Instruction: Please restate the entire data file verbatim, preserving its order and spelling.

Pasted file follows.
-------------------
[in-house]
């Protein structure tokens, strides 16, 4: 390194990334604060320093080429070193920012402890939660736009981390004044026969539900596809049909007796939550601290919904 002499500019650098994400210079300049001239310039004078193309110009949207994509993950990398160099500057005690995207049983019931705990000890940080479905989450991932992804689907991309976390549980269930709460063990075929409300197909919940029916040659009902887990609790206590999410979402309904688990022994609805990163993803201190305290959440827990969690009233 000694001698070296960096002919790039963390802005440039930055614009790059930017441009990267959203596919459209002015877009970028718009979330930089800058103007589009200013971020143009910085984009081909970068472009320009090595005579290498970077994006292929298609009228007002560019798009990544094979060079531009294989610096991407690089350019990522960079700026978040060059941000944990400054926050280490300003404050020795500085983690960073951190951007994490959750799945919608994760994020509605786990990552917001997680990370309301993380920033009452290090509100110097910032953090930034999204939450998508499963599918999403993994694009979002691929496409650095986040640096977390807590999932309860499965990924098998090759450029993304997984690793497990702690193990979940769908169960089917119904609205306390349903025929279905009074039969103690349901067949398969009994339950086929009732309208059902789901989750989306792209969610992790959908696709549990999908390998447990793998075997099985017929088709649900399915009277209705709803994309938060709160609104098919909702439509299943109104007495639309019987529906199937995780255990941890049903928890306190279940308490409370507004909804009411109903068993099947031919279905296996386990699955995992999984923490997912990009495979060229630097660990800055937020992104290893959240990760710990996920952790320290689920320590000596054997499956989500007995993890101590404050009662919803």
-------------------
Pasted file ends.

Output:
[in-house]
């Protein structure tokens, strides 16, 4: 390194990334604060320093080429070193920012402890939660736009981390004044026969539900596809049909007796939550601290919904 002499500019650098994400210079300049001239310039004078193309110009949207994509993950990398160099500057005690995207049983019931705990000890940080479905989450991932992804689907991309976390549980269930709460063990075929409300197909919940029916040659009902887990609790206590999410979402309904688990022994609805990163993803201190305290959440827990969690009233 000694001698070296960096002919790039963390802005440039930055614009790059930017441009990267959203596919459209002015877009970028718009979330930089800058103007589009200013971020143009910085984009081909970068472009320009090595005579290498970077994006292929298609009228007002560019798009990544094979060079531009294989610096991407690089350019990522960079700026978040060059941000944990400054926050280490300003404050020795500085983690960073951190951007994490959750799945919608994760994020509605786990990552917001997680990370309301993380920033009452290090509100110097910032953090930034999204939450998508499963599918999403993994694009979002691929496409650095986040640096977390807590999932309860499965990924098998090759450029993304997984690793497990702690193990979940769908169960089917119904609205306390349903025929279905009074039969103690349901067949398969009994339950086929009732309208059902789901989750989306792209969610992790959908696709549990999908390998447990793998075997099985017929088709649900399915009277209705709803994309938060709160609104098919909702439509299943109104007495639309019987529906199937995780255990941890049903928890306190279940308490409370507004909804009411109903068993099947031919279905296996386990699955995992999984923490997912990009495979060229630097660990800055937020992104290893959240990760710990996920952790320290689920320590000596054997499956989500007995993890101590404050009662919803």